Wednesday, August 24, 2022

A TALE OF DANIEL BOONE by Marisa Masterson

 I came across a true story recently that intrigued me. A tale from early in the settlement of the United States by whites.

It comes from the time when settlers poured into what is now Tenessee and Kentucky. A period when the unknown West truly made up the majority of the United States, and it was illegal for those same whites to be in that area.

England's law forbidding settlement in what was Cherokee and Shawnee territory didn't stop Daniel Boone. Along with others, he led his family into Kentucky and set up a small fort named Boonesborough. Only, the native people didn't take kindly to having their treaty with England broken.

Painting by C. Wimar
The story goes that fourteen-year-old Jemima Boone and two friends left the fort one day. They took the group's only canoe and floated down the river. One account says that they wanted to pick grapes.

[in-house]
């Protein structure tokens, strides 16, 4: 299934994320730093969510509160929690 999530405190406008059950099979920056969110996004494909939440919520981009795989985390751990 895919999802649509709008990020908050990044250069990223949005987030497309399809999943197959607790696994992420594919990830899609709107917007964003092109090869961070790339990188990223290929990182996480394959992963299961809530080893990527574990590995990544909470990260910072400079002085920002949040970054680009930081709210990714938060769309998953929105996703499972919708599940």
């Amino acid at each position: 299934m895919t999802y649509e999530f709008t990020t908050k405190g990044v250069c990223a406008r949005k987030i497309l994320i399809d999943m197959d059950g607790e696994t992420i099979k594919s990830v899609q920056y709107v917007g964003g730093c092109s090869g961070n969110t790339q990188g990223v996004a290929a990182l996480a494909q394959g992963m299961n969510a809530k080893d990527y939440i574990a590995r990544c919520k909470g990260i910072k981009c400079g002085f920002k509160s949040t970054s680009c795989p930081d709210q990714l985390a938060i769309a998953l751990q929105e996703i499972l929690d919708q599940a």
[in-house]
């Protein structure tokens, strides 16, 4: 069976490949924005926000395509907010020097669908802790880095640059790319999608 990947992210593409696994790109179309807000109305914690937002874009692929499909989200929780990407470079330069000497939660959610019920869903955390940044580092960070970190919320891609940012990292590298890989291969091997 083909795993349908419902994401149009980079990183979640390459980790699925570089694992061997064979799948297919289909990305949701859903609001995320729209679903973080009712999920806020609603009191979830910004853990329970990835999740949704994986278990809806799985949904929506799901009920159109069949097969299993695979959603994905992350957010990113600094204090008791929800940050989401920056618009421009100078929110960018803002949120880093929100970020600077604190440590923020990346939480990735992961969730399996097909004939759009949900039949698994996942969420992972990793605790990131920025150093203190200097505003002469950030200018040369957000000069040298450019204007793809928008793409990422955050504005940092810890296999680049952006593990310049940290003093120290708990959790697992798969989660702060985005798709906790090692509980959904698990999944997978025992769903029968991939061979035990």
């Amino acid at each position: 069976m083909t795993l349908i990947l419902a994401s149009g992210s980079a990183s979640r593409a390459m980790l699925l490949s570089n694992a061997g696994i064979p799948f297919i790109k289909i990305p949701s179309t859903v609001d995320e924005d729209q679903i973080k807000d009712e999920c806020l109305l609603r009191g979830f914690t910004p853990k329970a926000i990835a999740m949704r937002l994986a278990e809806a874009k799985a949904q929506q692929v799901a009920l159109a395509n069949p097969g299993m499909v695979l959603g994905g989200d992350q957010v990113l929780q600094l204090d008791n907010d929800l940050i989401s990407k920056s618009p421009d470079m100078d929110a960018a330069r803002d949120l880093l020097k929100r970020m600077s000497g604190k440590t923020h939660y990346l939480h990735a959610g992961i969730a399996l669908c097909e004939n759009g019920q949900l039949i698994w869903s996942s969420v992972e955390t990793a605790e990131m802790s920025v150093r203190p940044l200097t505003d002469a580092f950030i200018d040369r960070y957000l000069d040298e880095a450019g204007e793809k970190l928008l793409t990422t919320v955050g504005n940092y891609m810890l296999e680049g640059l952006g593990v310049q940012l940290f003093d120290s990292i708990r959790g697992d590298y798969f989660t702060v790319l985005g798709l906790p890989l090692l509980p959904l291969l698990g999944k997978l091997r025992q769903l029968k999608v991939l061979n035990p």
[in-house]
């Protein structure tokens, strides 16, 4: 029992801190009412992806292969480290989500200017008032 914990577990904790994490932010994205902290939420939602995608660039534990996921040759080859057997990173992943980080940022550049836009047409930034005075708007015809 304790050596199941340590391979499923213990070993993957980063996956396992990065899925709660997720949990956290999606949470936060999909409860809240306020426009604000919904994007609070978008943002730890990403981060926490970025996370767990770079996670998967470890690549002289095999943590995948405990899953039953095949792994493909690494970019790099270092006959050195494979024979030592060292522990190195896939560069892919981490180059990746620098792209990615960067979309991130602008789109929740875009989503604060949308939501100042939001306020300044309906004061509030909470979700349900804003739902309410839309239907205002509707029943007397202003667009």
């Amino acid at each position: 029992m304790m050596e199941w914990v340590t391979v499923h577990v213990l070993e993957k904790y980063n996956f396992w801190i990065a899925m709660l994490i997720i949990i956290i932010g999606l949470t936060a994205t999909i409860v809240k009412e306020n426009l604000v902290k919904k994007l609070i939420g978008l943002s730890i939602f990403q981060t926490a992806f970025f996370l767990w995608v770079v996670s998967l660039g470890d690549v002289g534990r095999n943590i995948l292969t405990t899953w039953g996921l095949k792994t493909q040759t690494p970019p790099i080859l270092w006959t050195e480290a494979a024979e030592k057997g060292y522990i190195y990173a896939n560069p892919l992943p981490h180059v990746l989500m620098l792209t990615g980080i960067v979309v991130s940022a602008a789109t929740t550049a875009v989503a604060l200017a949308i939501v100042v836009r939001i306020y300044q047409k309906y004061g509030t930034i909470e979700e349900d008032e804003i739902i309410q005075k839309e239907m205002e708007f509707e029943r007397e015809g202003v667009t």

Regardless of their reasons, a raiding party watched from the trees on the opposite side of the river. The men jumped into the river while the girls paddled frantically. It was useless. The natives snatched the three screaming girls.

Remember, this was Daniel Boone's girl. She knew her father would come after her. He would follow her trail, so she determined to leave him a trail to follow.

She and the other two bent branches, broke twigs, and dropped both berries and leaves when their captors led them through the forest. The long dresses worn by the girls slowed the raiding party's escape. One of the men cut off the garments at the knee. I wonder if that left the girls feeling vulnerable or hopeful, perhaps thinking they could run better and possibly get away from this band of Cherokee-Shawnee.

The trail marked by the girls disappeared once the natives took them into a stand of river cane. But Daniel Boone took a chance on a buffalo trail he knew in that area. Following it, he found the camp and attacked. 

In the end, two natives were killed and the girls were rescued. Interestingly, those three girls' future husbands all took part in their rescue that day.

The story was so popular on the frontier that James Fennimore Cooper included it in his book The Last of the Mohicans. 

To read more, check out two of my sources for this frontier tale--

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